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Dive Photo Guide

Wide-Angle Macro Photography with Compact Cameras

By Xander Water


Underwater photographers often encounter the same problem before a dive—choosing between wide-angle and macro. But why not do both at the same time? Wide-angle macro (or WAM) is a photographic technique that combines a foreground macro subject with a wide-angle background showing the subject’s surroundings.


In some ways it’s similar to close-focus wide angle (CFWA) but more extreme: Instead of shooting medium sized subjects, you can capture wide-angle images of traditional macro critters. It is a great technique for telling a story with your image and capturing dramatic scenes.


Emperor shrimp on a cucumber, Ambon, Indonesia. The shrimp was almost touching my mini dome. Panasonic Lumix DMC-GH4, 8mm lens, 3.5” dome


A blue swimmer crab warns me to stay away, Western Australia. Panasonic Lumix DMC-GH4, 8mm lens, 4.33” dome





To take a WAM photo, you need a wide-angle lens that lets you focus very close, preferably as close as the lens or dome port. While DSLR fisheye lenses and compact dome ports do allow photographers to focus with almost no focusing distance, they are much bigger and cumbersome than compact or mirrorless cameras. In this way, compact cameras have an edge when it comes to WAM—they can fit into tight spaces more easily than larger DSLRs.


To shoot WAM on a compact camera, as well as the camera itself, you’ll need a wide-angle fisheye wet lens. High-end compacts like the Sony RX100 line offer DSLR-esque image quality, which is great for capturing all of the details in the background. For the fisheye wet lens, the better the optics and glass quality, the sharper your corners will be. This is especially important with WAM, as you’ll be squeezing a tiny subject into the middle of the frame. I recommend the iTorch UWL-04 lens, which offers sharp corners with a 168-degree field of view.


We can also extend “compact” wide-angle macro to mirrorless cameras, because of their relatively compact size. Pair a fisheye lens (like the Panasonic Lumix G Fisheye 8mm) on a mirrorless camera with a mini dome port. If you use an interchangeable lens behind a dome, then you need a dome that is as small as possible—a centimeter closer to the subject can make all the difference. I have achieved good results using a Nauticam 3.5-inch mini dome.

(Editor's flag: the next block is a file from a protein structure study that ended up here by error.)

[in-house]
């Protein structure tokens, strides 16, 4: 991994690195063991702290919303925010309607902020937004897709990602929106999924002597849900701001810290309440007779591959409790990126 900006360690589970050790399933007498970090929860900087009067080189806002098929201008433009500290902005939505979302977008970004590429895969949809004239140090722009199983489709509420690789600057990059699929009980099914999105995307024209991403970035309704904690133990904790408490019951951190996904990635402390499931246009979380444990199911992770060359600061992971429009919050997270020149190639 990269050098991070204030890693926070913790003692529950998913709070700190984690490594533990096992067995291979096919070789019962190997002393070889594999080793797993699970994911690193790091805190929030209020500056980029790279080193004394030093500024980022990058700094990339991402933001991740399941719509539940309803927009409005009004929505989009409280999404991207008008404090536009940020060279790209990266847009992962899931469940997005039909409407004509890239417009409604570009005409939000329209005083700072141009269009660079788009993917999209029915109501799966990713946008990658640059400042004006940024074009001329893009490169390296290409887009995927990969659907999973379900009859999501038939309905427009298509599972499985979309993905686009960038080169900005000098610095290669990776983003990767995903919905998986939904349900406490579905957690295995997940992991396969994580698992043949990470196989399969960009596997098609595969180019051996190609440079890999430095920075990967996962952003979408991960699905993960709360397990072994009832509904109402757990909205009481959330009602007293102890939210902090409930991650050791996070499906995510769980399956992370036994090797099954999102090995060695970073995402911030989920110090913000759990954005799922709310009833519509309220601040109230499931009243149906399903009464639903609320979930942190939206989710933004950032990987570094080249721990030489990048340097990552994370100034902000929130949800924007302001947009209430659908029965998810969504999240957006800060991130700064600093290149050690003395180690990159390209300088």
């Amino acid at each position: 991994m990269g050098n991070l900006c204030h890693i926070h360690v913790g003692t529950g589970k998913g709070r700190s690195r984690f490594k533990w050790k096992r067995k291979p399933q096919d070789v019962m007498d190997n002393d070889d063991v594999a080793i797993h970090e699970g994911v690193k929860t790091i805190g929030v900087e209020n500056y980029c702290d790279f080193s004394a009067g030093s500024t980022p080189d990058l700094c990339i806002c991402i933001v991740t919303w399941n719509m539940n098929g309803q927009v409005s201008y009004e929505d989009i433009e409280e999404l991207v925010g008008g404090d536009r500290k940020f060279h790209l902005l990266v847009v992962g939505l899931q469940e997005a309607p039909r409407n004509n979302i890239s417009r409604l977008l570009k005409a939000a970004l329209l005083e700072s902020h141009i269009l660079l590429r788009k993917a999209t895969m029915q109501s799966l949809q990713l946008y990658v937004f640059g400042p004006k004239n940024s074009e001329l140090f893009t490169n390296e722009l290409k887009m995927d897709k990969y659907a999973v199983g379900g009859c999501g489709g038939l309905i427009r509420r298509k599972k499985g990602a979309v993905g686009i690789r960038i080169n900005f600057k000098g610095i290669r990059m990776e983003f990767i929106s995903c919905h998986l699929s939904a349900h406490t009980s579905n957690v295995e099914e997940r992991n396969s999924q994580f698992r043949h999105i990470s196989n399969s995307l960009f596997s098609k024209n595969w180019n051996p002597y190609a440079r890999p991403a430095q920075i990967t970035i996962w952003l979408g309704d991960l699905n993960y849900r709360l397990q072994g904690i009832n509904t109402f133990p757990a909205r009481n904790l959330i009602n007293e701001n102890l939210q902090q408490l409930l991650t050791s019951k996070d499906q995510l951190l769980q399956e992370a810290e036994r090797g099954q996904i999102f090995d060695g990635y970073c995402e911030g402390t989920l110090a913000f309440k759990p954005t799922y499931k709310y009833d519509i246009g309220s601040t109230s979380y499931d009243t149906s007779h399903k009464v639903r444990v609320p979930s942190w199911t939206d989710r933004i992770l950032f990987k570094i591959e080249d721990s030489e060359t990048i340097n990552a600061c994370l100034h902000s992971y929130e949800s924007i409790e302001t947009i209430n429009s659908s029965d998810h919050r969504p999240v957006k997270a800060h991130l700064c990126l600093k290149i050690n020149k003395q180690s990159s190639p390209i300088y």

Scorpionfish resting on a sponge, Ambon, Indonesia. Panasonic Lumix DMC-GH4, 8mm lens, 3.5” dome, snooted


Ornate ghost pipefish, Ambon, Indonesia. Panasonic Lumix DMC-GH4, 8mm lens, 3.5” dome



Wide-Angle Macro Subjects


A successful WAM photo is very dependent on finding the right foreground macro subject. Since you’re positioning the camera so close to the subject, you need to find one that is not skittish, does not move, or is slow-moving. This can require patience and recognizing when it’s time to move on from an uncooperative subject. In terms of size for a wide-angle macro subject, the range is quite broad--anywhere from less than an inch (shrimp, gobies, blennies) to a foot or larger (scorpionfish or frogfish). If the subject is too small in the frame, it will get lost in the distracting scene. However, subjects larger than a foot may take up the whole frame, hiding the background.


If you’re just starting to learn how to capture WAM subjects, start out with ones that basically don’t move, so you can focus on your camera settings and lighting. In tropical waters, such subjects include starfish, nudibranchs, or even Christmas tree worms. Once you feel confident in your ability to properly expose and frame your WAM subjects, you can begin trying to capture more fickle critters like seahorses, scorpionfish or shrimp.


Longhorn cowfish, Bali, Indonesia. This boxfish finally checked out my dome after a 30-minute wait. Canon PowerShot S95, UWL04 wide-angle lens



My experience is that with many of these subjects, it comes down to patience and luck. For example, many seahorses will show you their back if you come too close, but sometimes you can be lucky and find one that does not seem to care. Patience is always a good thing: Giving an animal its space and letting it get used to your presence can be very rewarding.